Around the Worlds, standing on other leg – 25 Reps.  Change direction – 25 Reps

Kettlebell sit ups – 15 Reps

Plank Push-Ups to Pop-Ups – 15 Reps

Get Ups to side plank – 10 Reps/side

Clean and Press – 10 Reps/side

Figure 8’s – 15 Reps/each direction

Repeat.  Happy Sweating!

Peace,
Kate

Friday evening I met my kettlebell trainer, Dr. Dan, at the park and he showed me a few new exercises and we did a few new drills.   My favorite drill from yesterday was the “Low-Squat, Shot-Put Throw”.

Here’s how it went:

Start at one end of a football field or a long stretch of grass.

1st: Hold the kettlebell like this:

Then, squat down really low, hugging the kettlebell into your shoulder like you would in a clean.

Next, in one single dynamic movement, stand up and throw the kettlebell as far out in front of you as possible.  You’ll be throwing the kettlebell up and out.

Then run as quickly as you can and pick up the kettlebell and squat down low again, starting the rep all over again.

Dan and I did a few races, because we’re competitive like that… and yes, the old man beat me every time!  (But I’ll be practicing… and just you wait!)

Try this out… 200 yards of “Low-Squat Shot-Put Throws” without stopping and alternating hands.  (It might put a few divots in the football field, but let me know how you feel at the 50-yard line.  Then let me know if you make it the rest of way to the end zone and back again.)

Whew!

Peace Out,
Kate

p.s. You know how you usually feel a workout the next day?  I felt this one within the hour.  Literally, I got home and took my shoes off and felt it.  I’m sure it was a combination of all the new exercises we did, but I put the blame largely on this one.

Cape Cod beach at sunset, Race Point Beach

Image via Wikipedia

OK, we’re counting down to the beach… 2 days left!

I had a nice hill run this morning which was a good warmup for an abdominal workout when I got home.

Here’s a list of a few of the exercises that make up my “crunch time” to the beach:

1. The Plank

2. Kettlebell sit ups

3. The Plow

4. Russian Twist  (some people do these standing, other sitting…)

5. Bicycle Sit-ups.  (If you’re not sure what those are, ehow will show you how:) http://www.ehow.com/how_459600_do-bicycle-situp.html

Here’s the routine:

Start with a good stretch into a forward bend.  Then step back into the plank pose and hold that position for 60 seconds.

Roll onto your back, grab the 8KG kettlebell and do 20 kettlebell situps.  Repeat these two exercises, alternating Plank and Sit-ups.

Then, from the sit up position, roll back into a shoulder stand inversion, legs straight up, and then throw back into the Plow position just for fun!  This should give you a good hamstring stretch.  Scoop belly and suck navel to spine as you go into the Plow to protect your diaphragm.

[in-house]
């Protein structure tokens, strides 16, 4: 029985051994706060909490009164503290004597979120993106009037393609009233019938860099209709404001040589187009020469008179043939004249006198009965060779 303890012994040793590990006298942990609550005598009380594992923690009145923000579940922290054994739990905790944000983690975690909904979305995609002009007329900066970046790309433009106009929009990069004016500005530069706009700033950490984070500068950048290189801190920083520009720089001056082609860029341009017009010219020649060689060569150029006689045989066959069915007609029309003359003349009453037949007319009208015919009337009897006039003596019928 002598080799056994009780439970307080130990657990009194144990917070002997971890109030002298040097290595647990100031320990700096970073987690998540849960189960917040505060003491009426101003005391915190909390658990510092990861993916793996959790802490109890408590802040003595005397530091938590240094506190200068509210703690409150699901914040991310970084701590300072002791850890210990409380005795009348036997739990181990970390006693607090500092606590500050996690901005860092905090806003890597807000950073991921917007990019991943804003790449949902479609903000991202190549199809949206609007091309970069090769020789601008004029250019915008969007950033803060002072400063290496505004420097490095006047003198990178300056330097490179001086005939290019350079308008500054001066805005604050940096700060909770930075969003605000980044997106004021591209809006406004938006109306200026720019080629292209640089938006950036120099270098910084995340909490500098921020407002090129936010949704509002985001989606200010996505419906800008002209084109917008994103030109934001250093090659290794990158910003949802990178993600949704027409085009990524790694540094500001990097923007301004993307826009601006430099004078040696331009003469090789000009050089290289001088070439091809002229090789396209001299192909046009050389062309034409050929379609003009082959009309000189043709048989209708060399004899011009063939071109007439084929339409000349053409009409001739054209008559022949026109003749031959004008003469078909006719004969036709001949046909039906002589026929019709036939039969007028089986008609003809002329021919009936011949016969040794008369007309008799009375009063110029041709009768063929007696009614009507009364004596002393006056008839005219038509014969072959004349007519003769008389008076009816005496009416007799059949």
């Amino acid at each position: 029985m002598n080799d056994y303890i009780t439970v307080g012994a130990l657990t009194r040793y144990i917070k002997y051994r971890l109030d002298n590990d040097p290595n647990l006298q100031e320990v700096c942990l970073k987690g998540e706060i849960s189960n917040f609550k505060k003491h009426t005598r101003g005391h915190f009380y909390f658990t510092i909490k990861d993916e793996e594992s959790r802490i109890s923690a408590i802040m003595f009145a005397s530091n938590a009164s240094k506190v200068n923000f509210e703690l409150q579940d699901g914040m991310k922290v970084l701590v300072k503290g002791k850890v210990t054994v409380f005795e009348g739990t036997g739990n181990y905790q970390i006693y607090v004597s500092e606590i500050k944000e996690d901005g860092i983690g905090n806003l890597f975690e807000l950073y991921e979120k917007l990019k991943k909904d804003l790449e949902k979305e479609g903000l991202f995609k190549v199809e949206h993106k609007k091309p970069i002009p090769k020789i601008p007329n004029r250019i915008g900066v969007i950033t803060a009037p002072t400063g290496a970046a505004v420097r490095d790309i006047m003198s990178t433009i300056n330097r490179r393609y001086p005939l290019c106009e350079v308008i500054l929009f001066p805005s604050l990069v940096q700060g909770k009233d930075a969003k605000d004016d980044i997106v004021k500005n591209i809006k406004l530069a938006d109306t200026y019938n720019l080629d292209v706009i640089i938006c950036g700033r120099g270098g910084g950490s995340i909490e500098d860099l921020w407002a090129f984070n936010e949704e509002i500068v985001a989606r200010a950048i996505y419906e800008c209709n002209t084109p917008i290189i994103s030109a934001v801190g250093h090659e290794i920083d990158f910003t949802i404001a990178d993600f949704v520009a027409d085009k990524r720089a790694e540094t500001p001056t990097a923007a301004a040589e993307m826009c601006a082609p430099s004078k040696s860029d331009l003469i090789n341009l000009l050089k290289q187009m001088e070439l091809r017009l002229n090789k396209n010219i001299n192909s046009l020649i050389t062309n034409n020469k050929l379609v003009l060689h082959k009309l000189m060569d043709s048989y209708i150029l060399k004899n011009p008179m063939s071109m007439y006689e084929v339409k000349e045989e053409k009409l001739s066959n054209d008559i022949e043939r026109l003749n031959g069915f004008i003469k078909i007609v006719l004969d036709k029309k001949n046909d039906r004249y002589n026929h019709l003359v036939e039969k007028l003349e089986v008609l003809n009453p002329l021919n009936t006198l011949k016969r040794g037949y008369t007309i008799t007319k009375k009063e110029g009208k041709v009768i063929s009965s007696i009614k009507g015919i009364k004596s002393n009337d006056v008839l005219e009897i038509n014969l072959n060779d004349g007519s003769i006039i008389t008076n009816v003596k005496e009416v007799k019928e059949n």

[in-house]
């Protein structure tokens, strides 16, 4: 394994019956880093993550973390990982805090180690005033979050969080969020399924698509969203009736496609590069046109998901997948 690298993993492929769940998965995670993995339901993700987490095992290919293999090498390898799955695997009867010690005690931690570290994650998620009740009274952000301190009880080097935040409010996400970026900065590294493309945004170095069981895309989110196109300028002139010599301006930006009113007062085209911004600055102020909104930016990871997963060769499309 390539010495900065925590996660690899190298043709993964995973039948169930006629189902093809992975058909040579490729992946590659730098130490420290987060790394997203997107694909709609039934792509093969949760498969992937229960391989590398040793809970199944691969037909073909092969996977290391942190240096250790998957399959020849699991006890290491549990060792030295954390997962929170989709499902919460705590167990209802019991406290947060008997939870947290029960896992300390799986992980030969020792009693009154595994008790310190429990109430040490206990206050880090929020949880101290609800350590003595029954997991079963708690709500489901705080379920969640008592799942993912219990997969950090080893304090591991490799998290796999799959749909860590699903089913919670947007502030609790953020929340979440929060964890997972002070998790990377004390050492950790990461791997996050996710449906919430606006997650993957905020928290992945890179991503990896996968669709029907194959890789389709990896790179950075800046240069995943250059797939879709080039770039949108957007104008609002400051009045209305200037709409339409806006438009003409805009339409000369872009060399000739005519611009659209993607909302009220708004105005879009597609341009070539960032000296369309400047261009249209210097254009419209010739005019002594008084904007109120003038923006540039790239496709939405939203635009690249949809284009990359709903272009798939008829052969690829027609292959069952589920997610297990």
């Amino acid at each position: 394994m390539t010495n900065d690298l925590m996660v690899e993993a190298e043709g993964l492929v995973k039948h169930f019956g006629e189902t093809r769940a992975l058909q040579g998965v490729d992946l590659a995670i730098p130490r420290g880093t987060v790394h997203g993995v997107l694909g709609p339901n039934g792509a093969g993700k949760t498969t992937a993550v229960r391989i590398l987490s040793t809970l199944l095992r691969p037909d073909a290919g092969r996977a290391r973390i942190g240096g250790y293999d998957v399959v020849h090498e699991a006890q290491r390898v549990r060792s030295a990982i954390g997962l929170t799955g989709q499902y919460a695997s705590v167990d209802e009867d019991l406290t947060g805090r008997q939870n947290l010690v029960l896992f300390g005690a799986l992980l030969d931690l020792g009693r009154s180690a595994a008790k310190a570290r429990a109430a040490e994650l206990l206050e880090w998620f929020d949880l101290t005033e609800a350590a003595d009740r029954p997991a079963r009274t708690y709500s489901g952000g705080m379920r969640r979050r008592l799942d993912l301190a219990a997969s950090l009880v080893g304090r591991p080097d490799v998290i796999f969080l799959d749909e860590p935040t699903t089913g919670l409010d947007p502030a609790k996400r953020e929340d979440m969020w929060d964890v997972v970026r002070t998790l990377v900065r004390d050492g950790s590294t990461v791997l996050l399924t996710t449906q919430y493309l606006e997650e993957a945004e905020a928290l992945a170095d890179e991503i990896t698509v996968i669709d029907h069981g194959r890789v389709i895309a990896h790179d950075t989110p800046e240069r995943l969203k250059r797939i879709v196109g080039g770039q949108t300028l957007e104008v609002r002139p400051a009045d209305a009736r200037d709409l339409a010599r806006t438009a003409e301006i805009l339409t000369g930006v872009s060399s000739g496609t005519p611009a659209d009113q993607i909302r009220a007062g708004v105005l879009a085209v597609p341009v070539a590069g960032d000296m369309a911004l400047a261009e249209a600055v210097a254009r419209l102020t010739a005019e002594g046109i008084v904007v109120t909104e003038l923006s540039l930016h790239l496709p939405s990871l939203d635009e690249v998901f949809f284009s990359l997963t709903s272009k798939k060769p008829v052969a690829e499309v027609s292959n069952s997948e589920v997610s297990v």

Then try a good oblique exercise with the kettlebell… The Russian Twist.  Do at least 50 of these.

Then knock out a set of 20-40 bicycle sit ups.

After this, start the routine all over again to really pop your abs!

Good Luck!

Peace,
Kate

Kettlebell 55

Image via Wikipedia

Here’s one that I haven’t done in a while… the SOTS press.  I don’t know how I let this slip out of my regular routine, but this is:  One… Fine… Exercise!

Try it tonight…but if you haven’t done this one lately, start light.  And don’t try this with injured or stressed shoulders.

It took me awhile to find the right music, but I finally landed on Incubus… starting with “If Not Now, When?”

Tonight’s post-workout snack… warm leeks, sautéed in butter, over cold salad greens with some raw sunflower seeds.  Nothing quite like it… mmmm

Here are the steps in the SOTS Press:

1. clean the kettlebell
2. squat down (as deep as possible)
3. press the bell (still squatting)
4. stand up and return to the clean position.
5. repeat, 10 reps per side.

It’s been over a year since I last blogged about this… https://kettlebellhell.wordpress.com/2010/04/19/170/ , so I figured it was about time this resurfaced.

Peace,

Kate

Here’s a taste of what’s to come in my new “Yoga meets Kettlebells” workout:

Try this tonight… it’s a great way to increase your strength and balance on the mat.

Get yourself into the dancer pose:  (from a standing position, bend your right knee, grab your right foot with your right hand and press back and up.  Press your foot into your hand, keep hips facing forward, and slowly bring your right thigh parallel to the floor as you raise your left arm forward to balance.  Stay in this position… or if you feel good, lift your thigh higher while staying true to your hips.

Now it’s time to bring in the kettlebell: Place the kettlebell by your standing foot.  Lean forward and pick up the bell, and bring it up to standing.  If you want to do a clean and a press while you’re here, do that, and then bring it back down to the floor pressing your lifted foot into your hand as before, stretching the quad.  That’s one rep.

Manduka Lyrics cork yoga block